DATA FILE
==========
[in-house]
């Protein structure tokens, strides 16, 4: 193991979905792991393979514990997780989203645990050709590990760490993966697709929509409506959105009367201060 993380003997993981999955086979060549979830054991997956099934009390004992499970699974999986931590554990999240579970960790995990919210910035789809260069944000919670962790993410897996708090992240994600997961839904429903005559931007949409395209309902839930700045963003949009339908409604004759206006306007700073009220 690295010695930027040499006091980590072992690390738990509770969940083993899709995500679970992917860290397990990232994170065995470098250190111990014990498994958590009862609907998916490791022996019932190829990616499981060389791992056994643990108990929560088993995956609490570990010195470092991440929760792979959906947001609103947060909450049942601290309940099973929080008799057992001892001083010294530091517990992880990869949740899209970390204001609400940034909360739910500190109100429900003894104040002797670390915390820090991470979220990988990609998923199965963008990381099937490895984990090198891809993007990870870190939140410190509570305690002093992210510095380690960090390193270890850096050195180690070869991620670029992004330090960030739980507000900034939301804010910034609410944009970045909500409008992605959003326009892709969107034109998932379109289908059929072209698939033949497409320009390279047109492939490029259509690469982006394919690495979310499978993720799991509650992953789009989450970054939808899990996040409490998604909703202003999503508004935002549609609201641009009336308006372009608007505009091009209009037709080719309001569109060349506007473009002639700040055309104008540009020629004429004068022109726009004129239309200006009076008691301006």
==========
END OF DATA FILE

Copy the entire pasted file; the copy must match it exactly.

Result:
[in-house]
């Protein structure tokens, strides 16, 4: 193991979905792991393979514990997780989203645990050709590990760490993966697709929509409506959105009367201060 993380003997993981999955086979060549979830054991997956099934009390004992499970699974999986931590554990999240579970960790995990919210910035789809260069944000919670962790993410897996708090992240994600997961839904429903005559931007949409395209309902839930700045963003949009339908409604004759206006306007700073009220 690295010695930027040499006091980590072992690390738990509770969940083993899709995500679970992917860290397990990232994170065995470098250190111990014990498994958590009862609907998916490791022996019932190829990616499981060389791992056994643990108990929560088993995956609490570990010195470092991440929760792979959906947001609103947060909450049942601290309940099973929080008799057992001892001083010294530091517990992880990869949740899209970390204001609400940034909360739910500190109100429900003894104040002797670390915390820090991470979220990988990609998923199965963008990381099937490895984990090198891809993007990870870190939140410190509570305690002093992210510095380690960090390193270890850096050195180690070869991620670029992004330090960030739980507000900034939301804010910034609410944009970045909500409008992605959003326009892709969107034109998932379109289908059929072209698939033949497409320009390279047109492939490029259509690469982006394919690495979310499978993720799991509650992953789009989450970054939808899990996040409490998604909703202003999503508004935002549609609201641009009336308006372009608007505009091009209009037709080719309001569109060349506007473009002639700040055309104008540009020629004429004068022109726009004129239309200006009076008691301006």